Titanic centenary dominates Cannes TV fest
From documentaries to high-end costume dramas, the centenary of the sinking of the RMS Titanic has sparked a tidal wave of TV shows, up for grabs at this week's MIPTV international trade show in Cannes.
Episode one of the mini-series "Titanic", penned by Oscar and Emmy-winning scriptwriter Julian Fellowes and distributed by Britain's ITV Studios, was given a gala screening at the fair opening night Sunday, in presence of cast and crew.
ITV's take on the tragedy, which claimed some 1,500 lives on April 15, 1912, has the ship sinking at the start of each episode, a strategy set by the show's producers, Fellowes told reporters in the French Riviera city of Cannes.
"What is interesting about a disaster is how people behave in the disaster. What are their emotional challenges?" he said. "Also by definition, you also ask yourself, 'Would I be brave, would I be a coward?'"
"By sinking the ship every week, we were able to give people the drama and the tension and the terror in each episode as opposed to going through three hours of people being unhappily married and then finally, it hits the iceberg."
Fellowes said he had been interested in the story of the Titanic since he was a child.
"Even as a small boy of eight, I was struck by the totality of this disaster. The fact that all life was there, that the whole world was represented on this ship," he told journalists, adding that he was a bit obsessed by the incident.
Unlike James Cameron's big-screen take on the world's most famous maritime disaster, ITV's star-studded, four one-hour TV series is not a love story, though romance does rear its head when a young cabin steward falls for a waiter.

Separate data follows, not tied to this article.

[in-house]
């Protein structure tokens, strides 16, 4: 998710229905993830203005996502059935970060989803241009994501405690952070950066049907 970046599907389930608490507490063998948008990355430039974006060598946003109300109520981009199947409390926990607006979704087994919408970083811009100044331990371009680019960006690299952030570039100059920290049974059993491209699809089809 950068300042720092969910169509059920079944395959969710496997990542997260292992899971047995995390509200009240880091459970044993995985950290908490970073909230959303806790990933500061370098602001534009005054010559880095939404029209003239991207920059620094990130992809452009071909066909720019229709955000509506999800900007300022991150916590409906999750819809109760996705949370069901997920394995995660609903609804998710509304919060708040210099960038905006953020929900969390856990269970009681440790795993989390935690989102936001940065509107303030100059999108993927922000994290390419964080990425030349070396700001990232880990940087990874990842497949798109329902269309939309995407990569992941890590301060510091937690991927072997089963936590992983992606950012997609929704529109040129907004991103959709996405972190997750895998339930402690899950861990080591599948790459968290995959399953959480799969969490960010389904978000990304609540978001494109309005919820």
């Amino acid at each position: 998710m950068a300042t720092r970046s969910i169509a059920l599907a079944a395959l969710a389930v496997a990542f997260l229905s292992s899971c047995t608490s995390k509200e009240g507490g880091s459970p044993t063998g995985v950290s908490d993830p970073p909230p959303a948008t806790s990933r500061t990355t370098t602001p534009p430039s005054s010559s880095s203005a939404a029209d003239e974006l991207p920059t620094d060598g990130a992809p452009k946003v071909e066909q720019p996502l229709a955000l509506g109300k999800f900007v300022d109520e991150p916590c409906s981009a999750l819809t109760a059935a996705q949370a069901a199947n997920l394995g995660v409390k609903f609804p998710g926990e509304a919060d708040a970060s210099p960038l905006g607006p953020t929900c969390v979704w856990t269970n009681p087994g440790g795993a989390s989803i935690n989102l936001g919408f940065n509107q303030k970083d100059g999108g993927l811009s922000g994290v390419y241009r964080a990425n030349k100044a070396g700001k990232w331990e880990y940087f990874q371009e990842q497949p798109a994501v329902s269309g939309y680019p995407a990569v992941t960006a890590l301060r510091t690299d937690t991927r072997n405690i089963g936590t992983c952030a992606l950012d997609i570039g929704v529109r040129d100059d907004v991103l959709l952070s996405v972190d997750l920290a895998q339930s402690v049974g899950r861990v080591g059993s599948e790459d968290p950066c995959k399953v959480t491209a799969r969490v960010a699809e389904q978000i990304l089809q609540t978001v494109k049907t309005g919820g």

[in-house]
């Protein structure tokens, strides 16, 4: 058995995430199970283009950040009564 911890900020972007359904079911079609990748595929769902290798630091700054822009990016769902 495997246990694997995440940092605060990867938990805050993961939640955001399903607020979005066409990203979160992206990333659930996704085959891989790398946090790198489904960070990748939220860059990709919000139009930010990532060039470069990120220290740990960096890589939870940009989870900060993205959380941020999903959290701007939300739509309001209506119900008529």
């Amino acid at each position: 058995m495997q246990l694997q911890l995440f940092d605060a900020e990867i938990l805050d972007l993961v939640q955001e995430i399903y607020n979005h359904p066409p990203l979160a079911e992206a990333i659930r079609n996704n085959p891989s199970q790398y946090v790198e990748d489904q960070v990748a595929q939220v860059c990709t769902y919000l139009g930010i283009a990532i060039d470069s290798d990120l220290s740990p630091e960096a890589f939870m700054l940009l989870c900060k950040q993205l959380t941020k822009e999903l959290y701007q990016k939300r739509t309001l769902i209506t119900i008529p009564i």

Instead, the drama focuses on the class distinctions that existed at the time and how passengers react to the unfolding disaster, knowing there are not enough lifeboats for everybody aboard.
"In this film we have lots of factual people and we have chosen to give them real stories," Fellowes said, citing the example of the Wideners, a couple and their son who were on board the ship.
Fellowes' take on the Titanic is half way through airing in Britain to mixed reviews, with "Titanoraks" quoted in the media as complaining of historical inaccuracies such as the appearance of a car not introduced until years later.
But the general public seems enthusiastic, with 7.4 million tuning in for the premiere. ITV said on Sunday that its series, which cost £11 million (€13.2 million, $17.6 million) to make, has already been sold to 95 countries, including China, Hong Kong, Singapore, Malaysia and Mexico.
Many other leading broadcasters around the world are busy selling their own take on the ocean-liner's ill-fated maiden voyage through the North Atlantic.
Discovery Channel's docu-drama, "The Aftermath", focuses on the descendants of the people who lost relatives in the sinking and how they were affected.
National Geographic will air three Titanic TV documentaries, including "Titanic: The Final Word," in early April, just ahead of the date of the anniversary of the ship's collision with an iceberg.
In "The Final Word", Cameron brings together a team of engineers, naval architects, artists and historians to solve the mysteries of how and why the ship sank.
The most costly "Titanic" documentary of all is probably "Titanic: Blood and Steel" a 12-episode series that portrays the epic process of building the ship and the people who made it come to life.
A co-production including television companies from Italy, the United States and Canada, Germany, Spain and Ireland, the docu-series reportedly cost a whopping 30 million dollars to make.
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